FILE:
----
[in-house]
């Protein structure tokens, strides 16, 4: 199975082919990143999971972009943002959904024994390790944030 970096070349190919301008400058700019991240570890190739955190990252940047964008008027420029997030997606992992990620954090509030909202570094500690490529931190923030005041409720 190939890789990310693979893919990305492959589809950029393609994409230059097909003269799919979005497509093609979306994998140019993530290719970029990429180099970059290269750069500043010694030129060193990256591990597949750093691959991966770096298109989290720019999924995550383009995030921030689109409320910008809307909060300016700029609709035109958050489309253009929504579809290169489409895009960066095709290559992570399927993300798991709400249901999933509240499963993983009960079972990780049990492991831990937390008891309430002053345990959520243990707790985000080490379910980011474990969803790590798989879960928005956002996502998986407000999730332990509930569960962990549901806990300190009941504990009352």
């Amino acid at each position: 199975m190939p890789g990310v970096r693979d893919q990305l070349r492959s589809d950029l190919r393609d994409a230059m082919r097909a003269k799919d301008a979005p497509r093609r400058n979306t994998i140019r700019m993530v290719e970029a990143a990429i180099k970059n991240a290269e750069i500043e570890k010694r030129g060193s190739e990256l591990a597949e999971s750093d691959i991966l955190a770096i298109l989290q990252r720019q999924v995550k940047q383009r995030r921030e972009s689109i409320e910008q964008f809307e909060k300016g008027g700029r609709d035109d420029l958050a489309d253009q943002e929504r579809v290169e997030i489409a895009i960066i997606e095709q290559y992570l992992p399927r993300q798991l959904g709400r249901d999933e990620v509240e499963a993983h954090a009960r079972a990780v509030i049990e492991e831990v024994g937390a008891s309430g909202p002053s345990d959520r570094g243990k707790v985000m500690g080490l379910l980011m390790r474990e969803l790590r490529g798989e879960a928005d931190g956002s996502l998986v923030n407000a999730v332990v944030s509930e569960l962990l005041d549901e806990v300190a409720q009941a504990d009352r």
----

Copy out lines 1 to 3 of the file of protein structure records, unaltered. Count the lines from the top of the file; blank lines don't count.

[in-house]
């Protein structure tokens, strides 16, 4: 199975082919990143999971972009943002959904024994390790944030 970096070349190919301008400058700019991240570890190739955190990252940047964008008027420029997030997606992992990620954090509030909202570094500690490529931190923030005041409720 190939890789990310693979893919990305492959589809950029393609994409230059097909003269799919979005497509093609979306994998140019993530290719970029990429180099970059290269750069500043010694030129060193990256591990597949750093691959991966770096298109989290720019999924995550383009995030921030689109409320910008809307909060300016700029609709035109958050489309253009929504579809290169489409895009960066095709290559992570399927993300798991709400249901999933509240499963993983009960079972990780049990492991831990937390008891309430002053345990959520243990707790985000080490379910980011474990969803790590798989879960928005956002996502998986407000999730332990509930569960962990549901806990300190009941504990009352």
């Amino acid at each position: 199975m190939p890789g990310v970096r693979d893919q990305l070349r492959s589809d950029l190919r393609d994409a230059m082919r097909a003269k799919d301008a979005p497509r093609r400058n979306t994998i140019r700019m993530v290719e970029a990143a990429i180099k970059n991240a290269e750069i500043e570890k010694r030129g060193s190739e990256l591990a597949e999971s750093d691959i991966l955190a770096i298109l989290q990252r720019q999924v995550k940047q383009r995030r921030e972009s689109i409320e910008q964008f809307e909060k300016g008027g700029r609709d035109d420029l958050a489309d253009q943002e929504r579809v290169e997030i489409a895009i960066i997606e095709q290559y992570l992992p399927r993300q798991l959904g709400r249901d999933e990620v509240e499963a993983h954090a009960r079972a990780v509030i049990e492991e831990v024994g937390a008891s309430g909202p002053s345990d959520r570094g243990k707790v985000m500690g080490l379910l980011m390790r474990e969803l790590r490529g798989e879960a928005d931190g956002s996502l998986v923030n407000a999730v332990v944030s509930e569960l962990l005041d549901e806990v300190a409720q009941a504990d009352r």